Baltimore's Planning Commission has at last conceded what urban planners have known for decades: Promises of tax revenue can never be the sole concern in urban development conflicts.
The current conflict, which had been languishing in the commission for almost a year, was whether to endorse three city council bills to allow developer Leonard Attman to buy one lane of Redwood Street and build a $90 million office tower at the southeast corner of Redwood and Charles. The project was plagued by controversy from the start -- primarily because it asks the city to sell public land to a private developer for purely private purposes, but also because the sale risks altering the ambience of the area and threatens traffic congestion and parking problems as well. All this comes in exchange for promises of new jobs and $2 million a year in property taxes -- promises that might not be fulfilled if the project doesn't live up to the developer's expectations.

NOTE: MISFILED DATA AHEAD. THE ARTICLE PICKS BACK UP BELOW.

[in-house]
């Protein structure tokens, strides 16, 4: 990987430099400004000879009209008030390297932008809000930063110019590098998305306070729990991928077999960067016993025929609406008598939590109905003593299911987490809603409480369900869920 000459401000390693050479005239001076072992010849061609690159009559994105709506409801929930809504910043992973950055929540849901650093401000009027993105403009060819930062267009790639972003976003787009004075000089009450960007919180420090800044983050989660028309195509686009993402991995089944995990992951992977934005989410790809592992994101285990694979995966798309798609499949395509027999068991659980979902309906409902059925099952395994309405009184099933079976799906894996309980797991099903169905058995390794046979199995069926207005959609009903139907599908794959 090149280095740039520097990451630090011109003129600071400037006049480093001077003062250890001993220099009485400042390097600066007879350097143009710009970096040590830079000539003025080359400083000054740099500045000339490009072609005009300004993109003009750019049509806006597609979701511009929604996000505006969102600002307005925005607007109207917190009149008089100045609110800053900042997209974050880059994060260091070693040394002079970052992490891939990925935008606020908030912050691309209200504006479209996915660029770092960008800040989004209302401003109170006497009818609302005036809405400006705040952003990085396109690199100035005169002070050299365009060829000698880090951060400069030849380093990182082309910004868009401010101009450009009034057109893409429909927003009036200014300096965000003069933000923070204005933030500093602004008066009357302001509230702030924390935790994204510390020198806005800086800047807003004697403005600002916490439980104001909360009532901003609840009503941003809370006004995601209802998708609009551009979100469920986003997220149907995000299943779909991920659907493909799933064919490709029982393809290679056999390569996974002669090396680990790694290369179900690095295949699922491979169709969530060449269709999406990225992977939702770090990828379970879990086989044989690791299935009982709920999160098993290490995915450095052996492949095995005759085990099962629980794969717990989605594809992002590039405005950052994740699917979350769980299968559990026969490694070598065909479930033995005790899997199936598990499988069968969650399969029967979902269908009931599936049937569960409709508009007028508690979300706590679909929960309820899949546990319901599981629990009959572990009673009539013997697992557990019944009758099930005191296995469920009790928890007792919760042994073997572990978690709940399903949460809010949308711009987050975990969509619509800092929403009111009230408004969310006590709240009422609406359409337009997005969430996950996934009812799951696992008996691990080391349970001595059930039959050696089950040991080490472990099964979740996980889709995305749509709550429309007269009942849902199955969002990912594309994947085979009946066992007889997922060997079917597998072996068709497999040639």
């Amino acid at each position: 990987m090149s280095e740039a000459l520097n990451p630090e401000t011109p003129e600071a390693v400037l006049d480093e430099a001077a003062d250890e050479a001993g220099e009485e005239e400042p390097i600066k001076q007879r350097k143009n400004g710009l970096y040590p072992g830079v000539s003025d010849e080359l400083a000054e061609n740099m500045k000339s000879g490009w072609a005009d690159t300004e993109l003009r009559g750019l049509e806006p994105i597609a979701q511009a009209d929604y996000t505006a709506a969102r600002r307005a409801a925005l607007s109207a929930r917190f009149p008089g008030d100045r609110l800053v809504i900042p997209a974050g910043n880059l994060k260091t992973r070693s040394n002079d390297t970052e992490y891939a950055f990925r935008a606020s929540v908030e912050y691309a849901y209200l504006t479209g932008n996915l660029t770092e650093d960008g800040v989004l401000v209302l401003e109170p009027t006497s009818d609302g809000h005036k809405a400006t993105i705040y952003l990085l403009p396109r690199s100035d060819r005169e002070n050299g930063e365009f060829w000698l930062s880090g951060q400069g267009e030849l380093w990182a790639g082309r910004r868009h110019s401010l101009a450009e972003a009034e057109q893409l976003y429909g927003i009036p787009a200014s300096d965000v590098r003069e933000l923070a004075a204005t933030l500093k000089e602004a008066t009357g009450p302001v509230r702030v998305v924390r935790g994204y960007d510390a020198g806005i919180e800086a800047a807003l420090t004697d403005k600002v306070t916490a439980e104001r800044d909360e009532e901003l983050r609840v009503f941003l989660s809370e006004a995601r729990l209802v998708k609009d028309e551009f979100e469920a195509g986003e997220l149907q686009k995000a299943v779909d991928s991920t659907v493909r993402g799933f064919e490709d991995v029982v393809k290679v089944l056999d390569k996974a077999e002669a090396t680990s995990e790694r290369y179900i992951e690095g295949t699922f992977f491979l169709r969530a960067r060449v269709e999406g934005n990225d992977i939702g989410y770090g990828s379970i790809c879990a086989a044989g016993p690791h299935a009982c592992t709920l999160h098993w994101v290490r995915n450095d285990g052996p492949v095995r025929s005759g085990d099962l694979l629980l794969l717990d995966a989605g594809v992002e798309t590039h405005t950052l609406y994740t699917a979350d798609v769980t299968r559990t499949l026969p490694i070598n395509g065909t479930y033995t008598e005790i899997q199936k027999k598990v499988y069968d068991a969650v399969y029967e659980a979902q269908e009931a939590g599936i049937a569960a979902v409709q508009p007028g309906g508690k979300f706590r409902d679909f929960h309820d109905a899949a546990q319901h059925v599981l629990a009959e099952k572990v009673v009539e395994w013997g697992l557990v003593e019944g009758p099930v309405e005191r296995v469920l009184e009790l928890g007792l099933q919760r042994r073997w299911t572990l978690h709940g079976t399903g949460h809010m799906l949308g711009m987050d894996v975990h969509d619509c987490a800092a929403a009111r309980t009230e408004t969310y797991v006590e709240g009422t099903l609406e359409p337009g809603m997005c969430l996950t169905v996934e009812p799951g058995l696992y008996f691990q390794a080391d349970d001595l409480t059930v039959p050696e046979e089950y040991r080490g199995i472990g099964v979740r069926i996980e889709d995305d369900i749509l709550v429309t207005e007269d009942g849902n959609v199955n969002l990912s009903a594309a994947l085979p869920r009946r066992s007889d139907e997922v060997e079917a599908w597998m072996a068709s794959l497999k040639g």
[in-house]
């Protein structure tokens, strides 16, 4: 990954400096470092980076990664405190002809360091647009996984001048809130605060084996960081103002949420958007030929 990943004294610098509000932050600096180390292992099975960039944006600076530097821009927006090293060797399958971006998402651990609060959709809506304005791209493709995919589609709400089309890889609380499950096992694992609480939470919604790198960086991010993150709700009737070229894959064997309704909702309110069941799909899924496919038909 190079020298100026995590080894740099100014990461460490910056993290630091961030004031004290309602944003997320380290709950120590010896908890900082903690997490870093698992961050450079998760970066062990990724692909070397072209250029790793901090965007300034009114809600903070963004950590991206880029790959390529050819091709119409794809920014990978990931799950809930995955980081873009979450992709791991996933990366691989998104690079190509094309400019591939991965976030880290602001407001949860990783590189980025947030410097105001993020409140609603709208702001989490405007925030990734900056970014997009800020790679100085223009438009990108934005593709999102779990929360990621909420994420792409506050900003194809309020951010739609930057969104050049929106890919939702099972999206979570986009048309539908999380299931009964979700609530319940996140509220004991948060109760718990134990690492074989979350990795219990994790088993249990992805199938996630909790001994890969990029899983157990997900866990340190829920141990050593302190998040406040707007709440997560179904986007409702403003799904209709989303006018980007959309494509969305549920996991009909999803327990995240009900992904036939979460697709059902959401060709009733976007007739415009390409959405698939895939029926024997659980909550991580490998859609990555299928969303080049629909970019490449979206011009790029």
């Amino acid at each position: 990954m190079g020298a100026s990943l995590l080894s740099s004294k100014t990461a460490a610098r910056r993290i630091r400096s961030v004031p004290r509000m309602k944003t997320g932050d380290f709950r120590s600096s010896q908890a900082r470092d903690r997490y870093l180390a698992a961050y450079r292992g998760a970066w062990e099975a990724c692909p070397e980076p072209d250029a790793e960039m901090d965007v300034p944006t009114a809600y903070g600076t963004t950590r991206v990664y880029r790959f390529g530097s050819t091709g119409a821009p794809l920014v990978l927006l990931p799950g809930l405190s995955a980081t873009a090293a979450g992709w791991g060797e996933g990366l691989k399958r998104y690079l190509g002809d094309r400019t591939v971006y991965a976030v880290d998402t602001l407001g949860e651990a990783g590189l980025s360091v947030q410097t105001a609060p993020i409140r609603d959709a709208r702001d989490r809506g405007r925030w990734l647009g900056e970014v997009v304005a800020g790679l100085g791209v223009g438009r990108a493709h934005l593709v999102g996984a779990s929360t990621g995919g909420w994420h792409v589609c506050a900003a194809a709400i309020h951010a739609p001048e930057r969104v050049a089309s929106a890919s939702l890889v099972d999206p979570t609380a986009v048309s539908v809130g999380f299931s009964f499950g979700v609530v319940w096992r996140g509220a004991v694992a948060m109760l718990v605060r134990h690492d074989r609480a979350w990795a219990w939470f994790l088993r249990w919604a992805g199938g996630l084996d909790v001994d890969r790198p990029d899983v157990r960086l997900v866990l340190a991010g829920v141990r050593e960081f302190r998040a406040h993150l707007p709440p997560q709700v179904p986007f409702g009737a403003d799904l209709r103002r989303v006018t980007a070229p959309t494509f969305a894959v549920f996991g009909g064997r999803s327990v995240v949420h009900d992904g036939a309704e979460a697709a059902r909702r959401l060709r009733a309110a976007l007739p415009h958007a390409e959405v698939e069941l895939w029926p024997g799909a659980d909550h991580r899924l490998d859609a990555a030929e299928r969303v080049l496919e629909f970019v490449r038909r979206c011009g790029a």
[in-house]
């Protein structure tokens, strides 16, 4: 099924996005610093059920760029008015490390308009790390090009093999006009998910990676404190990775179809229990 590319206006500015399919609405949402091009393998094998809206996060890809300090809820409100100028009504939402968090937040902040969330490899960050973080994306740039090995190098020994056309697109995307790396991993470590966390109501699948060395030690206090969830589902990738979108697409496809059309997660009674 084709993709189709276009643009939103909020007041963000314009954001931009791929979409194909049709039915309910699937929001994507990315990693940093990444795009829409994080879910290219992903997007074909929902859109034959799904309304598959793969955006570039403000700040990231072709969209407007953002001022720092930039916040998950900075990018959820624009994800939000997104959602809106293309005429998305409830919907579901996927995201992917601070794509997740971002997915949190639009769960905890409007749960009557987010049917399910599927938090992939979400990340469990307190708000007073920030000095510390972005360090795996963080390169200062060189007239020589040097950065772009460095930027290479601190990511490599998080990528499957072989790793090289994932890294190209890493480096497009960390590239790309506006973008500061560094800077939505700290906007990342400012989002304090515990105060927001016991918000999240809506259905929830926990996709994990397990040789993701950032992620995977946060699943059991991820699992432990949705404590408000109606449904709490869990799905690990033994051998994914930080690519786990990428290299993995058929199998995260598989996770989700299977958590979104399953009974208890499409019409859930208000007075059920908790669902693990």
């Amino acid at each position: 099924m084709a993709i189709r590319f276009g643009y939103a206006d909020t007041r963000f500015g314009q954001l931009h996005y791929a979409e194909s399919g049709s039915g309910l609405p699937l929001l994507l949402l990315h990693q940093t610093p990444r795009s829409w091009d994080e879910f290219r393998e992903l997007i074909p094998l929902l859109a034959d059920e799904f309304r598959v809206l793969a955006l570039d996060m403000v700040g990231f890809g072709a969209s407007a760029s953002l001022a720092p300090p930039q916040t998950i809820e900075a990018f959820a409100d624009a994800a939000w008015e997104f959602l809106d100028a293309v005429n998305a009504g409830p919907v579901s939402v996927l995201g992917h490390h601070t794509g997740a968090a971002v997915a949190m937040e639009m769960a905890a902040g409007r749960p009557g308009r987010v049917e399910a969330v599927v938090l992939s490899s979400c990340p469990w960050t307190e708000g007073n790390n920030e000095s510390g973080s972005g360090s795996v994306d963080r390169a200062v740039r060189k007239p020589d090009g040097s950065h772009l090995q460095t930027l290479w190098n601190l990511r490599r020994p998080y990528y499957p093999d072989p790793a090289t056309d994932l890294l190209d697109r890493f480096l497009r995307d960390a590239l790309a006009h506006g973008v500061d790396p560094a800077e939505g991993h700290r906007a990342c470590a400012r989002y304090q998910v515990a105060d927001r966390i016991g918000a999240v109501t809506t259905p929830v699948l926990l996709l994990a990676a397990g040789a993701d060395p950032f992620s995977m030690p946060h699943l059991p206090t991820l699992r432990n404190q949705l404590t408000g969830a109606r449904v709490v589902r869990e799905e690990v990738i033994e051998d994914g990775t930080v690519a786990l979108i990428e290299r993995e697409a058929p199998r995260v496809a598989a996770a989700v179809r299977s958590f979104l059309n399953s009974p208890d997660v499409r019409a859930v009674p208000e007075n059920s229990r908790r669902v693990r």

The commission's decision to give the council bills an "unfavorable report" judiciously distinguishes between the need for development and the need for appropriate development -- taking into account the quality of the city as a whole, and not just the revenues that might accrue from an individual project. We trust the City Council will heed the commission's advice and reject the bills as soon as it returns from summer recess.